I really enjoyed Trick Mirror: Reflections on Self-Delusion by Jia Tolentino. Jia writes the kind of book I would love to write one day. It’s intelligent, analytical, witty and laden with personal experience from her own life. She doesn’t pretend like she knows all the answers or that her view is the right one. She has this balance of being on this journey of self-discovery and being confident in knowing herself.
Jia recognizes how she benefits from a really messed up system (um, privilege) and how if it hadn’t gotten to be as messed up as it is, she wouldn’t be where she is today. I hope to never have to rely on benefiting from a system of capitalism and exploitation of people to be someone, but I know I already failed that challenge. I can’t opt out of a system if I want to change it and opting in means benefiting from capitalism and standing on the backs of less fortunate to survive (I guiltily shop at Walmart and Amazon ☹).
Jia has been writing forever and I appreciate the journey she has taken us through her life, while also commenting on the ways of society. I think sometimes I get wrapped up in my own writing journey and the feelings of inadequacies that come along with it. Sometimes I feel like I came into this game too late. Good writers, real writers, have been working at their craft since they could pick up a pencil or in Jia’s case, when the internet became an accessible thing and she could blog.
I mean I did a little bit of writing when I was growing up. I wanted to write a book series about these conjoined twins that shared a body and just had a split face (it was based on this show Brandy and Mr. Whiskers, if you must know where I got this stupid idea from). That was in 6th grade. And of course, I didn’t finish past two chapters. In high school I dabbled in very bad, angsty poetry. I also liked to journal. Mostly about just events, but not a lot about me interpreting those events.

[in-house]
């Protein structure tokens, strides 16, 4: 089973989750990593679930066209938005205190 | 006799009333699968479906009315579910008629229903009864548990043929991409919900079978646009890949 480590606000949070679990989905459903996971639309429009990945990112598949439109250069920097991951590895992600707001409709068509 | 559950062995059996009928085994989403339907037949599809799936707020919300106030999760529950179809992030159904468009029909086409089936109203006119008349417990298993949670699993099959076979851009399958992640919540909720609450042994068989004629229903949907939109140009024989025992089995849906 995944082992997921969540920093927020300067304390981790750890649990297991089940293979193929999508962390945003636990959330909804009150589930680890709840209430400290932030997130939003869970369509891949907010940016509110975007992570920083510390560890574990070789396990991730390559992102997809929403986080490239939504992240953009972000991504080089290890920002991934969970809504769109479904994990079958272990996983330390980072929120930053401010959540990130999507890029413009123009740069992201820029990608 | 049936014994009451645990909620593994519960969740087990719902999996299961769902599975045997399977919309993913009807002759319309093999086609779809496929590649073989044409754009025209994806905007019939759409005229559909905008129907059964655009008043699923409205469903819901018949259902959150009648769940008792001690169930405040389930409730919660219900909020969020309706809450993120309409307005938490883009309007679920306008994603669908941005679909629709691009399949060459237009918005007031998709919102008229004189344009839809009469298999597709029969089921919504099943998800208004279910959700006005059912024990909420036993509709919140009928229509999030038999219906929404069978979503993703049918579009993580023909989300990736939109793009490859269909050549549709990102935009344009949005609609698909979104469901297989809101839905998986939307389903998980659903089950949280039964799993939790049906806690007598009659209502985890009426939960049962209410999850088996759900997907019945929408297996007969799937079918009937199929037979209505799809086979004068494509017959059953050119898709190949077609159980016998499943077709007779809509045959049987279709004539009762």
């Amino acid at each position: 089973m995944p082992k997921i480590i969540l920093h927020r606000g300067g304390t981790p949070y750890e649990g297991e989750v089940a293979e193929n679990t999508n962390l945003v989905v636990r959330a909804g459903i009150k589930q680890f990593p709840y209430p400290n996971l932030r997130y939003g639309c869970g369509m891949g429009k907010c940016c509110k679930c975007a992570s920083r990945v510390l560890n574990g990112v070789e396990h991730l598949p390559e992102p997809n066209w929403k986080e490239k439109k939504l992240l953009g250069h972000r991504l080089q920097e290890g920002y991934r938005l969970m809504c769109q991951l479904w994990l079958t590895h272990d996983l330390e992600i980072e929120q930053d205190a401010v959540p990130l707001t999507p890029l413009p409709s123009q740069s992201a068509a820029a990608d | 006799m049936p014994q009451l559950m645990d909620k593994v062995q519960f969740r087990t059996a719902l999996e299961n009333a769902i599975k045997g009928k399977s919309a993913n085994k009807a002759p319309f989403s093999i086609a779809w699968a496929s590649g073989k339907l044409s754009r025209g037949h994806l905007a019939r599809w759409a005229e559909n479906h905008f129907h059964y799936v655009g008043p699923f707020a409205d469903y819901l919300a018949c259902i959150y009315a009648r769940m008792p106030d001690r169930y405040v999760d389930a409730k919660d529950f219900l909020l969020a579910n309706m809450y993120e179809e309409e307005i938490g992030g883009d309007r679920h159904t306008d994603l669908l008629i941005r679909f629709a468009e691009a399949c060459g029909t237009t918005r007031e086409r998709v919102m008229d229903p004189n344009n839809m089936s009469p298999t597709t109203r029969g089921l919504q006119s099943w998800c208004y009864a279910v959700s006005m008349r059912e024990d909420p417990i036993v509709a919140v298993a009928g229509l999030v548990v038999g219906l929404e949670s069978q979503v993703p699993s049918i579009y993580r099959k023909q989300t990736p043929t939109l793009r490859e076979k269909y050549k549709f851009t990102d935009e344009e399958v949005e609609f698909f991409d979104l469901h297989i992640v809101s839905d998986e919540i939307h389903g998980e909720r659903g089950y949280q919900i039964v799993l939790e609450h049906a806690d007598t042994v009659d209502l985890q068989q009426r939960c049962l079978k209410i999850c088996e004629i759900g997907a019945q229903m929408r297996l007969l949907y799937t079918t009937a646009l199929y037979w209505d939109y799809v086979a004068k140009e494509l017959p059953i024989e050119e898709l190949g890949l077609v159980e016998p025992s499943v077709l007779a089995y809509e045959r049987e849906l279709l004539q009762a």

My attention span was just so bad I never really finished projects I started. I even had a blog for a while when I started college. I only made a few posts before I quit. Even when journaling, I would sometimes leave entries unfinished. I had things in the margins to remind myself of what to write about when I had time to continue.
This is why I feel so proud of this blog. It may not be big with a lot of views and visits (please share with your friends if you enjoy, though!), but I have stuck with it and I have grown so much by putting so much energy into this project. Something I struggle with is wanting it to take off, but I hate when I get wrapped up in the social media BS to try to get it to people. It’s me trying to participate in the system I do not like (well, what I know I should not like because it’s not good for me, but I can’t just get rid of. Like sugar). My validation as a writer is unavoidably linked to the approval of other people, especially on the internet.
Jia doesn’t seem to spend too much energy on this dilemma, so I shouldn’t either.
If you are a writer, how do you handle feelings like this? And if you’re not a writer, how do you deal with this in other areas of your life? Let me know in the comments, friends!